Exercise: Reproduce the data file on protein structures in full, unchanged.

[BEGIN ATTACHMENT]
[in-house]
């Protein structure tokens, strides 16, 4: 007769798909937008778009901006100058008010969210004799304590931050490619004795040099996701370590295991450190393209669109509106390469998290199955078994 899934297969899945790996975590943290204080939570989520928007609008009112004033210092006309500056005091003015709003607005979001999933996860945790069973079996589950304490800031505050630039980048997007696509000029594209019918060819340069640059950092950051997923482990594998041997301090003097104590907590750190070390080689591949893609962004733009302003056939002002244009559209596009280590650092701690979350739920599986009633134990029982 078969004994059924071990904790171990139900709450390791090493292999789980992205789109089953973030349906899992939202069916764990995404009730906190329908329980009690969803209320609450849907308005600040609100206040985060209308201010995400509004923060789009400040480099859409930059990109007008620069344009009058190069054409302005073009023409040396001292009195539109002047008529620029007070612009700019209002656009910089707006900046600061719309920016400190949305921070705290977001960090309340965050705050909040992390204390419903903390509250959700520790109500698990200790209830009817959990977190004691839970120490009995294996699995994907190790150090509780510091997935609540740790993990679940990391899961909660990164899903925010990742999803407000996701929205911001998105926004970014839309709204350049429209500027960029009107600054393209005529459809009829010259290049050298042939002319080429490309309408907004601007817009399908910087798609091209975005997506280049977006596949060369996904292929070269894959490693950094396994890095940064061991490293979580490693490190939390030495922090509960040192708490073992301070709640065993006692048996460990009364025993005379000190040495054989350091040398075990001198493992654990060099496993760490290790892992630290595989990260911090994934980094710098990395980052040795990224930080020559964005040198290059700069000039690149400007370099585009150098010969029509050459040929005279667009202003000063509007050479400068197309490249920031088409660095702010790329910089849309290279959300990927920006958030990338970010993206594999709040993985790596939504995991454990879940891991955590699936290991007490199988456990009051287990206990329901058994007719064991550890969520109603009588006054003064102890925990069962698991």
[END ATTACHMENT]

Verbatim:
[in-house]
């Protein structure tokens, strides 16, 4: 007769798909937008778009901006100058008010969210004799304590931050490619004795040099996701370590295991450190393209669109509106390469998290199955078994 899934297969899945790996975590943290204080939570989520928007609008009112004033210092006309500056005091003015709003607005979001999933996860945790069973079996589950304490800031505050630039980048997007696509000029594209019918060819340069640059950092950051997923482990594998041997301090003097104590907590750190070390080689591949893609962004733009302003056939002002244009559209596009280590650092701690979350739920599986009633134990029982 078969004994059924071990904790171990139900709450390791090493292999789980992205789109089953973030349906899992939202069916764990995404009730906190329908329980009690969803209320609450849907308005600040609100206040985060209308201010995400509004923060789009400040480099859409930059990109007008620069344009009058190069054409302005073009023409040396001292009195539109002047008529620029007070612009700019209002656009910089707006900046600061719309920016400190949305921070705290977001960090309340965050705050909040992390204390419903903390509250959700520790109500698990200790209830009817959990977190004691839970120490009995294996699995994907190790150090509780510091997935609540740790993990679940990391899961909660990164899903925010990742999803407000996701929205911001998105926004970014839309709204350049429209500027960029009107600054393209005529459809009829010259290049050298042939002319080429490309309408907004601007817009399908910087798609091209975005997506280049977006596949060369996904292929070269894959490693950094396994890095940064061991490293979580490693490190939390030495922090509960040192708490073992301070709640065993006692048996460990009364025993005379000190040495054989350091040398075990001198493992654990060099496993760490290790892992630290595989990260911090994934980094710098990395980052040795990224930080020559964005040198290059700069000039690149400007370099585009150098010969029509050459040929005279667009202003000063509007050479400068197309490249920031088409660095702010790329910089849309290279959300990927920006958030990338970010993206594999709040993985790596939504995991454990879940891991955590699936290991007490199988456990009051287990206990329901058994007719064991550890969520109603009588006054003064102890925990069962698991």